The 2016 elections are perhaps among the most contentious in history, with scandals and jabs coming from both sides of the aisle. In response, a number of new mobile apps have emerged to help voters make sense of the candidates, campaigns, and news stories that will determine the outcome of the 2016 presidential elections, challenging traditional predictive polling measures. A search of the app stores produce a myriad of Clinton, Trump, and election-related apps that have crowded into the market to capitalize on the volatility of this year’s campaigns to fundamentally change the way Americans approach democracy.
From informative apps that provide background on the candidates, to ones providing bipartisan election news, electoral vote count maps, help locate polling places and verify voter registration, and even games that poke fun at the candidates, 2016 is definitely the year of the app when it comes to politics. Voters are increasingly turning to mobile apps to help guide them through the murky waters of our electoral process.
According to Mic, “Leaders of self-described ‘civic tech’ apps claim they will change how Americans come to understand policy and how influencers grasp social sentiment. While these platforms vary in style and depth, each app aims to change how we track public opinion through real-time engagement with millions of phone-addicted voters. App leaders have raised millions of dollars from investors to prove their product is viable.”
These civic tech apps include a number that aim to change American democracy with a swipe or a tap, offering users a path to win the Electoral College, tailored election news, or ways to support a particular candidate. Apps like Countable and icitizen serve to help brands and lawmakers more accurately understand an individual’s political views. They also hope to disrupt polling firms and market research by providing real-time data from a large population.
According to Russ Reeder, head of icitizen, “The whole social sentiment market is a disaster.” He told Mic that polling and market research firms currently are far too partisan and can’t accurately track the swift changes in social sentiment.
“This country is about public opinion,” Reeder said. “But it’s the job of the elected official to understand what the public feels so they can make the right choices. Right now, they don’t have the right tools.”
Enter civic tech.
"I absolutely see a major financial opportunity in 'civic tech,'" said Hunter Scarborough, founder of Voter, the "Tinder for politics" app that asks users to swipe left or right when they are asked a number of political questions. With each swipe, this app tracks the political leanings of the coveted millennial demographic.
And while these civic tech apps do not have the high user return figures that the more game-like apps do, statistics show that nearly half of Countable’s users are still engaged after six months, and icitizen sees “tens of thousands” of users on any given day. Meanwhile, Voter provides data from thousands of millennials that cannot be easily garnered by other polls.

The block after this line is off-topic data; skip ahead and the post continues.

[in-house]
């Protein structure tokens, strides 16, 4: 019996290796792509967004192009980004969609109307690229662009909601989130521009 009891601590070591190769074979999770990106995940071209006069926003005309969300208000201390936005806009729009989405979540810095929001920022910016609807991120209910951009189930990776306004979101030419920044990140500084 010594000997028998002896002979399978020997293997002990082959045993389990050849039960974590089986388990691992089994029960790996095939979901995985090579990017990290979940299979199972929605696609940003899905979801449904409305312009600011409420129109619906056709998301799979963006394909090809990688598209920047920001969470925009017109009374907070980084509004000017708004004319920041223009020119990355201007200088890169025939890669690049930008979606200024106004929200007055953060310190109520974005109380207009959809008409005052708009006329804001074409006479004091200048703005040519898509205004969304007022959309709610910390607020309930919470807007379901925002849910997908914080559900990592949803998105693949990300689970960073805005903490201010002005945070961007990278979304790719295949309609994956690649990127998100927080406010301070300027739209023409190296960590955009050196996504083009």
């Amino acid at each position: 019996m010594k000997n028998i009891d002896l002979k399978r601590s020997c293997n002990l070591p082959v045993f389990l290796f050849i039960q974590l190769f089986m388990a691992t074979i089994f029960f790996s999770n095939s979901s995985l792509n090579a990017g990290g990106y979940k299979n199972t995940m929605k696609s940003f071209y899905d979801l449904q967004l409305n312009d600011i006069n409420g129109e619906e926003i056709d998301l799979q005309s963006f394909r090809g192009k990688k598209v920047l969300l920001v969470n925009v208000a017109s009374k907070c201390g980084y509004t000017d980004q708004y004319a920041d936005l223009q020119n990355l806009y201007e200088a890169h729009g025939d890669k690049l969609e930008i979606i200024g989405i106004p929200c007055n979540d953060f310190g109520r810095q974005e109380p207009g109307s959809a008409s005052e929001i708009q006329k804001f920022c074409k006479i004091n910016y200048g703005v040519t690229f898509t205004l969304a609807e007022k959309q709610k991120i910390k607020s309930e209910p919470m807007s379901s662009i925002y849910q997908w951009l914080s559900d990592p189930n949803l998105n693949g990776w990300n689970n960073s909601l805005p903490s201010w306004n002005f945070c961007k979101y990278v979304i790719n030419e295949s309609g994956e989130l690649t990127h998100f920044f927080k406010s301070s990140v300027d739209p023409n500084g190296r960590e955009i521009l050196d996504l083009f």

Despite the fact that civic tech apps are still returning small numbers in terms of the 100 million iPhones in use every day in the U.S., with national surveys of voters reliant on a thousand or so respondents, "civic tech" creators believe their method will prove valuably disruptive.
"Politics and government is one of the last bastions to be unaffected in a big way by technology," Voter's Scarborough said. "And I don't think that's going to be much longer."
Here is a sampling of some of the best election apps currently available:
2016 Election App, created by Nathan Ashworth. Some call this app “The best 2016 election app!” It allows users to follow the 2016 Presidential campaign with latest news on debates and candidates, using push notifications and details for debates and news in an objective, nonpartisan format.
US Elections 2016 - Trump v Hillary - News & Polls. Created by Newsfusion, Ltd., this app allows voters to follow election campaigns with a non-biased newsfeed, including debates, press releases, media appearances, polls, opinions, and analysis.
VOTER. This app uses sets of big questions (gauging where you stand on hot-button issues like abortion, the death penalty, legalizing marijuana, etc.) and a Tinder-style swipe interface to match users with particular parties and candidates. The app also has a useful compendium of candidate’s biographical information, quotes, and campaign contributors.
PolitiFact’s Settle It! This app from Times Publishing Company Web Site allows voters to fact check the candidates quickly and easily and test their own knowledge of the Truth-O-Meter. This has been one of the most contentious years of campaigning in terms of misinformation being bandied about by candidates. This app helps voters determine what is true and what is not.
2016 Map. Digesting an endless stream of polling numbers is dry and tricky work, and understanding what they mean for the larger election is even more difficult. The 2016 Map app synthesizes daily polling data into a live electoral map that shows users where each state stands, and how far the candidates are in their campaigns to gather 270 electoral college votes. It also allows users to compare today’s numbers with previous numbers or historical election maps.